CONCENTRATE: The downtown ambassadors program has caused lots of controversy. People have said it doesn't fit with the character people want to see in their downtown, and that it seeks to solve a problem that doesn't exist. Do you understand that criticism, and what is your reaction to it?You should read the whole interview on Concentrate. But getting back to the Ambassador Program, here are some of my thoughts:
RH: We definitely heard the criticism. We are going forward at a very measured, careful pace as a result of it. There was a lot of misinformation about what the program was going to do, and I don't know how that information got out. Most of the commenters, if you read them, hadn't read any of the information that we put out about the program. And these are programs that are throughout the nation. We've identified at least 70 downtowns that have this program, including Berkley, and they seem to be quite happy with it there.
Before we do anything on ambassadors, we need to to explain exactly what we're trying to do with this program, which is, basically, help people at all levels. Whether you are a panhandler on the street or whether you are parents bringing a student in, it's someone there to offer some help if you need it. To me, it's a very fundamental Ann Arbor value.
I think there is somewhat of a disconnect between what goes on in the campus area and what goes on in the Main Street area. I don't think everyone understands the different cultures of the two areas. [The problem the ambassadors program is seeking to solve] is primarily in the campus area. So people are not seeing it. At night, particularly later in the evening, there is a fair amount petty crime that goes on that would make an extra set eyes on the street helpful. I think there are more homeless people in the campus area and a number of these people need help. Both the boards of the State Street Association and the South University Association unanimously support the ambassador program.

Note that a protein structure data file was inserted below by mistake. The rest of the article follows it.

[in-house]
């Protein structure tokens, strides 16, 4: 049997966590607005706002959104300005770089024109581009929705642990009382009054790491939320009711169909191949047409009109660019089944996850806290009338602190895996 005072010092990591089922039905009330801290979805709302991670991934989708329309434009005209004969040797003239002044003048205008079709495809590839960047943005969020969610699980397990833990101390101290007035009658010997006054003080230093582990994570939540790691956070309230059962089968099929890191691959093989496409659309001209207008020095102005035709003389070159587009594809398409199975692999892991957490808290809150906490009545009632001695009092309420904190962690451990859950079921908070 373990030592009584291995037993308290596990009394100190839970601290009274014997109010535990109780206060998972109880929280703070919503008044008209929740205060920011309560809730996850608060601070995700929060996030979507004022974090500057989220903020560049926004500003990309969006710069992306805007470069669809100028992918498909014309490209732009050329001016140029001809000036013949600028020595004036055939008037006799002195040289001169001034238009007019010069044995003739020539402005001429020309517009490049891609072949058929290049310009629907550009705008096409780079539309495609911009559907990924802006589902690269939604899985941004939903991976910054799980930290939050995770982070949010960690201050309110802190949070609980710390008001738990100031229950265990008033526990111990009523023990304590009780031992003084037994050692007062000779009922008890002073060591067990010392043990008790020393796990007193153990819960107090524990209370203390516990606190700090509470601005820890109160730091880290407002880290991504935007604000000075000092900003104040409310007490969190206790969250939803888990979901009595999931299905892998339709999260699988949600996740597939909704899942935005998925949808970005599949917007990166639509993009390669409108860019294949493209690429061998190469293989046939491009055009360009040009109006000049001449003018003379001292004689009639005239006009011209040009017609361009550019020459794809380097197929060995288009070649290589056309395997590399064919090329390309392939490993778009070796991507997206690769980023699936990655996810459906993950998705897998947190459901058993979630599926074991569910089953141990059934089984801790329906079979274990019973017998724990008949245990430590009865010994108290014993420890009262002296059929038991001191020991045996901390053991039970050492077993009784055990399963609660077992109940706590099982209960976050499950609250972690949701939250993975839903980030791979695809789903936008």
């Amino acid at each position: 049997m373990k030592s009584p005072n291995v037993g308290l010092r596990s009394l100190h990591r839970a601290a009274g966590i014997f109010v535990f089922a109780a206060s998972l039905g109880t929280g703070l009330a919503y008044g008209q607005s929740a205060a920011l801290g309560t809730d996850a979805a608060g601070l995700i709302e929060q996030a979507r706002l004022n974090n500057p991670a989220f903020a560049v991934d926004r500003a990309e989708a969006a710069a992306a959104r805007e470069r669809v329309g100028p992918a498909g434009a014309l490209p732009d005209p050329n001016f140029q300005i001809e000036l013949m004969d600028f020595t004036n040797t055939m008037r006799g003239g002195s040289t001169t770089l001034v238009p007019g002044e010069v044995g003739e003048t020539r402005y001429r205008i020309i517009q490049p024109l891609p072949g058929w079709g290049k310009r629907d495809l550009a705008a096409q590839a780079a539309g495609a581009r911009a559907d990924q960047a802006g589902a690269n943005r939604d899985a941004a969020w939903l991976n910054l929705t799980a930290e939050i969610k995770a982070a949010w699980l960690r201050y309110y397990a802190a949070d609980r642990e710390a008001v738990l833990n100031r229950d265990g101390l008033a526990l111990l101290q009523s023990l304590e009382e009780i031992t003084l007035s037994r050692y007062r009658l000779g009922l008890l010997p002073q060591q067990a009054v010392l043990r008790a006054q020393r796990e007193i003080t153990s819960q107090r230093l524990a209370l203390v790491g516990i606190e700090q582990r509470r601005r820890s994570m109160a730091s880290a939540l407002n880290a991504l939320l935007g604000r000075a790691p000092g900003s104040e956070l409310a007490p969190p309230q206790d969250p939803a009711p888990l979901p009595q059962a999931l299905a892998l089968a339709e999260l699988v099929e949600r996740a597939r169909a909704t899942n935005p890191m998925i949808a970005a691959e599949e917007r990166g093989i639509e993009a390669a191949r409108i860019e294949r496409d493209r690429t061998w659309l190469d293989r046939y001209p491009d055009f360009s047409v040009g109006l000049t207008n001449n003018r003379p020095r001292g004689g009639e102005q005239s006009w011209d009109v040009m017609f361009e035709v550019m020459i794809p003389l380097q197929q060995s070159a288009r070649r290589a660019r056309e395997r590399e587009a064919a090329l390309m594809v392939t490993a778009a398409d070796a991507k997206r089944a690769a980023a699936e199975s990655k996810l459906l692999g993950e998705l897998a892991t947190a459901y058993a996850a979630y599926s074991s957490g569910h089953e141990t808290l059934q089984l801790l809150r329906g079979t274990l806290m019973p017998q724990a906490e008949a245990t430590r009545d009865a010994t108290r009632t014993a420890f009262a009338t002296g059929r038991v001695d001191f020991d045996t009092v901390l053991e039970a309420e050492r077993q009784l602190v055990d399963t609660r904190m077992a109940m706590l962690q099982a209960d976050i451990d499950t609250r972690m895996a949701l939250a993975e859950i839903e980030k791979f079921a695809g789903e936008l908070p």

But we certainly have heard people, and we certainly aren't going to ram anything down people's throats. We are certainly not going to start negotiating a contract until the community has a good understanding of the program and at least a majority of people support of it.
The widespread criticism of the program has worked, sort of. Hewitt seems to discount some of by classifying it as "misinformed." Still, they don't want to "ram anything down people's throats." So keep those comment cards coming and attend DDA meetings and speak during public commentary if you can.Previously:
Seems like the DDA Board is responding to a lot of pressure from the South University Association and the State Street Association boards. How much do those boards represent the businesses in their regions? How many people are on those boards? How can we influence those board members? How much should the DDA respond to the Down Town Neighborhood Associations relative to regular citizens?
It still seems like the Ambassador Program would be used to get "eyes on the streets" in order to prevent minor property crime, "aggressive panhandling," and direct homeless people to services. Why do we need to hire a shady outside corporation to do this? Couldn't the DDA just spend the $300k per year to hire an extra police officer or two and some social workers?